Antennal peduncle ( Fig. 1View FIGURE 1 A, E) moderately stout, overreaching distal corneal margins by length of fourth article. First article with moderately long distomesial spine overreaching midlength of second article; distolateral angle unarmed. Second article with distomesial spine reaching distal end of fourth article, distolateral spine much shorter, slightly falling short of distal end of third article; mesial and lateral margins with few minute tubercles. Third article with minute spine at distomesial angle, unarmed on distolateral angle. Fourth article unarmed.

Third maxilliped ( Fig. 2View FIGURE 2 A) moderately slender. Ischium distinctly longer than merus, with tiny ventrodistal spine, extensor distal angle unarmed; lateral surface with some scale-like tubercles. Merus not markedly narrowed distally, flexor margin with 2 greatly unequal spines, distal spine tiny, proximal spine prominent, arising slightly proximal to midlength; extensor distal margin unarmed; extensor margin and lateral face with several small tubercles. Exopod narrowing distally, distinctly overreaching distal margin of merus; lateral surface with minute tubercles.

Cheliped (first pereopod) ( Figs 1View FIGURE 1 F; 2 B, C) about 2.4 times as long as carapace. Merus with row of 8 spines on dorsal surface laterally (spines increasing in size distally, distolateral spine diverging) and 2 prominent spines distomesially (distal spine stronger than distolateral spine); lateral face with numerous scale-like tubercles becoming larger ventrally and with strong spine at ventrodistal angle; mesial face with 3 well-spaced strong spines adjacent to ventral margin (distalmost spine at ventromesial distal angle) and scattered tiny tubercles; ventral surface with scattered tiny to small scale-like tubercles, distal edge of these tubercles usually multidenticulate, bearing short setae. Carpus 1.2 times as long as palm, 2.3 times longer than distal width; dorsolateral margin with 4 spines noticeably increasing in size distally (distalmost spine located at dorsolateral distal angle), dorsomesial margin with 5 spines (second spine strongest, somewhat diverging); lateral face with several scale-like tubercles (distal edges multidenticulate) and 1 small subterminal spine; mesial face with scattered scale-like tubercles and 1 strong subdistal spine; ventral surface also with scattered scale-like tubercles and small spine at ventrodistal angle. Palm 2.6 times longer than wide; dorsal surface with row of 3 moderately strong spines on proximal 0.6 of midline, dorsolateral margin 4 spines increasing in size distally, dorsomesial margin with 3 spines also increasing in size distally, articular condyle with small spine; mesial face without conspicuous spines; surfaces with scale-like tubercles of various size. Fixed finger straight, terminating in sharp claw; lateral margin with 2 small subdistal spines, 1 moderately strong spine somewhat proximal to midlength and row of tiny, low protuberances; cutting edge straight, with row of minute, rounded denticles interspersing tiny triangular teeth. Dactylus 1.1 times as long as palm, without conspicuous spines, terminating in sharp, curved claw crossing tip of fixed finger; mesial margin with row of low tubercles; cutting edge with row of minute, rounded or triangular denticles over entire length, no hiatus between dactylus and fixed finger. Setae primarily plumose (no iridescent setae present), most arising from tubercles or bases of spines, length variable, particularly long and numerous on mesial faces of merus and carpus.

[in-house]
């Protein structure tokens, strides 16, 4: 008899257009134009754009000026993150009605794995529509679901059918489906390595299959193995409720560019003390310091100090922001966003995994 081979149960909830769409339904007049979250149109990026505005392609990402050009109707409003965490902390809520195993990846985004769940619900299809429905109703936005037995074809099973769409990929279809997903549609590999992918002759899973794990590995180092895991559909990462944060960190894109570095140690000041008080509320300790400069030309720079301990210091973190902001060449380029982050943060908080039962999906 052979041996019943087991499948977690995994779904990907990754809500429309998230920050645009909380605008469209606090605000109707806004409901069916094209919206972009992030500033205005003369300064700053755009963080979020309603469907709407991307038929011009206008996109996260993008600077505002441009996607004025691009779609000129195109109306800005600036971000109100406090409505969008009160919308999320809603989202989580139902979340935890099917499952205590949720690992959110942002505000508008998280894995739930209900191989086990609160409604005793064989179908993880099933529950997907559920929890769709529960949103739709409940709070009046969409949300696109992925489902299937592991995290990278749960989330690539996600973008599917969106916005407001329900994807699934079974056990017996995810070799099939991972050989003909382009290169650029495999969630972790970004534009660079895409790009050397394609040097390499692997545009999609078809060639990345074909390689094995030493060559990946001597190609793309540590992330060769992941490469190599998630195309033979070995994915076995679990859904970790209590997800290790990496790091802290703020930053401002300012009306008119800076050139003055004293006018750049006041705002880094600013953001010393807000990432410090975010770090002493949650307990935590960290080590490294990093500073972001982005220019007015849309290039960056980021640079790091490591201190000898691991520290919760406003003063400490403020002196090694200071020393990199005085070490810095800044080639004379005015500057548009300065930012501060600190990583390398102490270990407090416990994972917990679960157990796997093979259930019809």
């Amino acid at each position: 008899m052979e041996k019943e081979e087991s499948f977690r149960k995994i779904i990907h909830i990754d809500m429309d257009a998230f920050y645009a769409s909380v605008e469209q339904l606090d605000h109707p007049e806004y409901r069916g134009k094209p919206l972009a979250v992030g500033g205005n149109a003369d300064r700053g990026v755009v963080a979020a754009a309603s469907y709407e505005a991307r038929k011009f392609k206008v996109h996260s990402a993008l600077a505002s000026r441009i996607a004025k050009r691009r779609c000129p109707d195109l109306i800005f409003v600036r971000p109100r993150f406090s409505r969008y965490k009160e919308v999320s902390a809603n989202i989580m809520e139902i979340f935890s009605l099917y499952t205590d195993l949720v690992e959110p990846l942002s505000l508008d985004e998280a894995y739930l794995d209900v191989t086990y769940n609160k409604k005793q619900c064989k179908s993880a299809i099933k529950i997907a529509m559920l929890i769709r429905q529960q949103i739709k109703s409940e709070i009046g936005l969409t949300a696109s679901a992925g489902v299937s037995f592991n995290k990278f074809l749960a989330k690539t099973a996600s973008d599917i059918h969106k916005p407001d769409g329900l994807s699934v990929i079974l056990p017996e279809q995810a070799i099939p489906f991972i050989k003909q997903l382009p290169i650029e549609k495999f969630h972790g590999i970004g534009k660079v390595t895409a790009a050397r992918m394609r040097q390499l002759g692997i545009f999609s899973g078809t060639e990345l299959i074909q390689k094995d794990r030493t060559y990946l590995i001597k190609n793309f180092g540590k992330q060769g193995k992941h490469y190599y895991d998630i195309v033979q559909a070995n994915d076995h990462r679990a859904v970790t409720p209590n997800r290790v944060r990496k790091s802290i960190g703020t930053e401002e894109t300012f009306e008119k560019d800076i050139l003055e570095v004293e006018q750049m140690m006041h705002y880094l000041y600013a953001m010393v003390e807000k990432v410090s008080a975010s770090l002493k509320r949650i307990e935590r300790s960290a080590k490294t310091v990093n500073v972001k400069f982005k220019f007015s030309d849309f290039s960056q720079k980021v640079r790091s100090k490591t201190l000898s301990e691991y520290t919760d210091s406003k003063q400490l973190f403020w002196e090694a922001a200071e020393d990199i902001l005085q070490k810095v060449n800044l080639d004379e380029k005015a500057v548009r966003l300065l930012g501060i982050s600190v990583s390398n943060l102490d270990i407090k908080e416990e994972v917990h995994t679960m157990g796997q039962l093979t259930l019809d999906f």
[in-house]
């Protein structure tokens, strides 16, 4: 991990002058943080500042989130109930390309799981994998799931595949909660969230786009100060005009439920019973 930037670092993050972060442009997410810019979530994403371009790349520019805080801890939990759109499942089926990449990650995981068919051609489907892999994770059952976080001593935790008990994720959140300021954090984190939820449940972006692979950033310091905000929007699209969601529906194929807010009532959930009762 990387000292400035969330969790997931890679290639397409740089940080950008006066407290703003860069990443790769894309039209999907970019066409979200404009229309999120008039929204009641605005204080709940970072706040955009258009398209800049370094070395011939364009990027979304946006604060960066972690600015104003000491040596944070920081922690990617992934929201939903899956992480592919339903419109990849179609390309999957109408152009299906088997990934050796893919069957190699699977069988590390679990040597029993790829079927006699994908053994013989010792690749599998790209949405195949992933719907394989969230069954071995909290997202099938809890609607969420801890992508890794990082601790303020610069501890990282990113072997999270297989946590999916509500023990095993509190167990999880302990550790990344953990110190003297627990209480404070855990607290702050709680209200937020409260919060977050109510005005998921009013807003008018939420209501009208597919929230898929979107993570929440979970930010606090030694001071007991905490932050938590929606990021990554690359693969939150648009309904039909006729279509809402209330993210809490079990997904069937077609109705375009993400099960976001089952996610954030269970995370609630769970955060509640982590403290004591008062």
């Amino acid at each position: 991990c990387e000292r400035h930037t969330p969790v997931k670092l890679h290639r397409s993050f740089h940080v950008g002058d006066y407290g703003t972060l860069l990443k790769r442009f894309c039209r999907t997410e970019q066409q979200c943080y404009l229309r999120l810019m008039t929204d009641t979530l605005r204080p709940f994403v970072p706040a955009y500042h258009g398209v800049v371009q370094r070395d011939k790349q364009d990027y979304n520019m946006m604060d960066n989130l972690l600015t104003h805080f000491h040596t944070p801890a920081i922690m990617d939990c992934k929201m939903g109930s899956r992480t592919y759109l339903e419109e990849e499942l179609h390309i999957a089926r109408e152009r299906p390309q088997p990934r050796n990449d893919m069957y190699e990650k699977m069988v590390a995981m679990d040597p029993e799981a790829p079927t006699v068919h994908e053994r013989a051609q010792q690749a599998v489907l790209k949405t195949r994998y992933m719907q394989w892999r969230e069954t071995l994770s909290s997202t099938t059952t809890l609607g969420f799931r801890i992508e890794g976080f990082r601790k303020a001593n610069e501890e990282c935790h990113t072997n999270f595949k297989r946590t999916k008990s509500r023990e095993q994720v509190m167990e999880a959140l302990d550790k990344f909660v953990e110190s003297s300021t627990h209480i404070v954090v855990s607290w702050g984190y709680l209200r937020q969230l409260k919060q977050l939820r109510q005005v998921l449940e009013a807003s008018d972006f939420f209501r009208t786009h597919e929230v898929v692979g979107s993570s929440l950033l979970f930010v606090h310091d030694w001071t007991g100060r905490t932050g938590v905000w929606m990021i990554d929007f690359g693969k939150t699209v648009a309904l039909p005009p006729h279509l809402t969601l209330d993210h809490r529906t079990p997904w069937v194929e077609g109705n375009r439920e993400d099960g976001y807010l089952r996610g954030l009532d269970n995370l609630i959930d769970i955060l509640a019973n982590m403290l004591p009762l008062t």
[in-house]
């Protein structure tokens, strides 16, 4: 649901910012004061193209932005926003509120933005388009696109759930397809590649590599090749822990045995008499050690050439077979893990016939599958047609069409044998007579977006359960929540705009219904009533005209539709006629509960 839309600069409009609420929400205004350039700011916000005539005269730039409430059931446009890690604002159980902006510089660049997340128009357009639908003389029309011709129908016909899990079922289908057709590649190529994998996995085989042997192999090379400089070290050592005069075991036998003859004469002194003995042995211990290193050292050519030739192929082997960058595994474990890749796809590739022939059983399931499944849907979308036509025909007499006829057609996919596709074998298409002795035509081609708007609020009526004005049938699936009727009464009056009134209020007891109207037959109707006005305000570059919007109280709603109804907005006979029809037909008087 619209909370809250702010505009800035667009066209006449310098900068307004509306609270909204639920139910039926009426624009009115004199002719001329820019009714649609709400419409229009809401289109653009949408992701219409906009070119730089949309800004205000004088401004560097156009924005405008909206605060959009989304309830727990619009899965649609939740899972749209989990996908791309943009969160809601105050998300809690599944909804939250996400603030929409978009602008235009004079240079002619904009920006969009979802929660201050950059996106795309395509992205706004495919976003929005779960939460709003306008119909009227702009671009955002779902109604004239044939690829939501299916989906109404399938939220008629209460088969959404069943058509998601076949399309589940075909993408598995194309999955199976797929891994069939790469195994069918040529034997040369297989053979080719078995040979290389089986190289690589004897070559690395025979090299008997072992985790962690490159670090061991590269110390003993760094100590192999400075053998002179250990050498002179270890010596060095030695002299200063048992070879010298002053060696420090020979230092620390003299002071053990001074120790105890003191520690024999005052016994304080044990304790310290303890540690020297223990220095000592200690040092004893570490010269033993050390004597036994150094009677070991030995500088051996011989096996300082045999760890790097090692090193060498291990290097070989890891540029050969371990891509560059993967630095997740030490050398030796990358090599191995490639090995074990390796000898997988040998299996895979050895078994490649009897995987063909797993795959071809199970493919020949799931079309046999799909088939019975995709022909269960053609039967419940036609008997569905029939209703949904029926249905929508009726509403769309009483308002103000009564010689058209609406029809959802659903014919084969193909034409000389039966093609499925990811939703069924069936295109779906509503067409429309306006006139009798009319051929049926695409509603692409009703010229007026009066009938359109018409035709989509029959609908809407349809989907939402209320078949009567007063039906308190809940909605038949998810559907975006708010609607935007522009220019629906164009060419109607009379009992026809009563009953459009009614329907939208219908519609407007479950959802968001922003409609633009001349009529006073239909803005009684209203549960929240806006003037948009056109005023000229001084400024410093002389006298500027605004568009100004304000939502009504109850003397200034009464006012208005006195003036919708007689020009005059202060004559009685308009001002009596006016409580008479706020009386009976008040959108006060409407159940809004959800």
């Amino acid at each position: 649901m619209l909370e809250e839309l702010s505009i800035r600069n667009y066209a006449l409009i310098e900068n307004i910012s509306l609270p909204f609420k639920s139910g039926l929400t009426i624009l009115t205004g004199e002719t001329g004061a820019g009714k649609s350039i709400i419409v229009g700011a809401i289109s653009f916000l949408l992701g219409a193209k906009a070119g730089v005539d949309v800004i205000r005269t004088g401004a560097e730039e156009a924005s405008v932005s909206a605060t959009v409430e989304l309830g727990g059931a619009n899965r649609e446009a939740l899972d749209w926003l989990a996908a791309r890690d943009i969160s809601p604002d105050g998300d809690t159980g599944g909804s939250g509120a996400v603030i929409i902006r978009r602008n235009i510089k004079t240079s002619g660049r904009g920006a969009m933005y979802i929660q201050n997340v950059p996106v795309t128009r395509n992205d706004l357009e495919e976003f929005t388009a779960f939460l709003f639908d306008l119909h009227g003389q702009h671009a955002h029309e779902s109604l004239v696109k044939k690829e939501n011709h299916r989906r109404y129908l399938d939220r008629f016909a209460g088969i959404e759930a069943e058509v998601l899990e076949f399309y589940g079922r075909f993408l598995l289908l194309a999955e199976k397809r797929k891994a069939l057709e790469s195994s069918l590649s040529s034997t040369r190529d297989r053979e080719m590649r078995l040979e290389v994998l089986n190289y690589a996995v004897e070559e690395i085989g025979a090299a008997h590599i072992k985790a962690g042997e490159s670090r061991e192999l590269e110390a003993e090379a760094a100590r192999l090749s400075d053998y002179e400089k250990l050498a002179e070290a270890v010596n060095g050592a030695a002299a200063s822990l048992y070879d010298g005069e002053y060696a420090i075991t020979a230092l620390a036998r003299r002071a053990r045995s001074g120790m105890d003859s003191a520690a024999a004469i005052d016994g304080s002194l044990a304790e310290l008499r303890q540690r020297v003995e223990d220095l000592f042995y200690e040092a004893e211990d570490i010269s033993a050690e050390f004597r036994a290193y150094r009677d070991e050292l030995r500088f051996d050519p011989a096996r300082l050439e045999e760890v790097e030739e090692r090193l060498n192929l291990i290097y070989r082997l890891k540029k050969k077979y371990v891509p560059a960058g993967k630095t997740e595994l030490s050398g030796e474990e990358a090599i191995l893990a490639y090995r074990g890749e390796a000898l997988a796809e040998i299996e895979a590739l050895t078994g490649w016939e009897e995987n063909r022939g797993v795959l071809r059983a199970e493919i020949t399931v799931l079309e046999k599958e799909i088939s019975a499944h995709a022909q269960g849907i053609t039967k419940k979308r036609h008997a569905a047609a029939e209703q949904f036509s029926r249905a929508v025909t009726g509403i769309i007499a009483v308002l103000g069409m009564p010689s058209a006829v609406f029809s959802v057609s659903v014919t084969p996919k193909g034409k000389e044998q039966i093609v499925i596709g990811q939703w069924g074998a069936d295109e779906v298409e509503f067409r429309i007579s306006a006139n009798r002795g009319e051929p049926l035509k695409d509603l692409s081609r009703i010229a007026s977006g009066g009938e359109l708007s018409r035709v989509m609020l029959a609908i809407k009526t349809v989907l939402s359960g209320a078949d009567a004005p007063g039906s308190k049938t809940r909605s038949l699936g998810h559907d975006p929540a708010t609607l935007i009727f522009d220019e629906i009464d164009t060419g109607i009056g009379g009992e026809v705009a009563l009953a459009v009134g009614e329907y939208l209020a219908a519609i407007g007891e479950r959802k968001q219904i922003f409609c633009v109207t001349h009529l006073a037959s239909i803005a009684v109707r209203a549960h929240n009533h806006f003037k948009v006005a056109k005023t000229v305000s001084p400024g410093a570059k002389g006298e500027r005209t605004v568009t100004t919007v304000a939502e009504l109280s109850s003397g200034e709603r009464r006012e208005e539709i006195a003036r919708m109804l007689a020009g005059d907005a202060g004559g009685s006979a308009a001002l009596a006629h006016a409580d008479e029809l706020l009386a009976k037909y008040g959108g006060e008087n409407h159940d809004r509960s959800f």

Ambulatory legs (second to fourth pereopods) moderately long and slender, second and third pereopods subequal in length, fourth pereopod shorter than preceding pereopods. Second pereopod ( Fig. 2View FIGURE 2 D), when anteriorly extended, falling slightly short of tip of rostrum by tip of mero-carpal articulation, about twice of carapace length; merus 1.4 times as long as carapace, extensor margin with row of numerous setae and row of 10 (left) or 13 (right) spines noticeably increasing in length distally, flexor margin with 1 strong distolateral spine followed by 3 smaller spines and scale-like tubercles, lateral face with scattered scale-like tubercles and short setae, flexor distal margin with 1 small subterminal spine on mesial side; carpus with prominent extensor distal spine followed by 1 or 2 small spines on extensor margin, flexor distal margin produced in spine, lateral face with weak longitudinal ridge dorsally and few small scale-like tubercles ventrally; propodus with sparse tufts or individual long setae on extensor margin, lateral surface with some low, scale-like tubercles ventrally; mesial surface with row of numerous plumose setae adjacent to extensor margin, flexor margin with row of 9 (left) or 10 (right) evenly spaced movable spines, all but distalmost spine arising from low protuberances, distalmost spine supported by contiguous acute fixed spine, ventromesial distal margin with 1 movable spine; dactylus ( Fig. 2View FIGURE 2 E) 0.6 times as long as propodus and 5 times longer than greatest width, slightly curved distally, bearing sparse short to long stiff setae, flexor margin mostly straight, with 9 or 10 slender corneous spinules, increasing in length distally, along entire length and 1 very slender subterminal spinule contiguous with unguis. Third pereopod ( Fig. 2View FIGURE 2 F) similar to second pereopod, though shorter; merus bearing row of 8 (right) or 10 (left) spines on extensor margin, flexor margin with 1 moderately strong distolateral spine followed by 3 or 4 smaller spine and scale-like tubercles or ridges; carpus with 2 spines on extensor margin; propodus with 8 or 9 movable spines on flexor margin; dactylus with 9 spinules on flexor margin (except for subterminal contiguous spinule). Fourth pereopod ( Fig. 2View FIGURE 2 G) falling short of anterolateral angle of carapace by mero-carpal articulation; merus 0.8 length of that of second pereopod, extensor margin with small distal spine and some tiny spines or spinulose tubercles proximally, flexor margin with strong distolateral spine following by 1 small spine and scale-like ridges or tubercles, flexor mesial margin with 1 small subdistal spine; carpus with extensor distal spine and flexor distal spine, distinctly smaller than those of preceding pereopods; propodus with 6 or 7 movable spines on flexor margin; dactylus with 9 corneous spinules on flexor margin.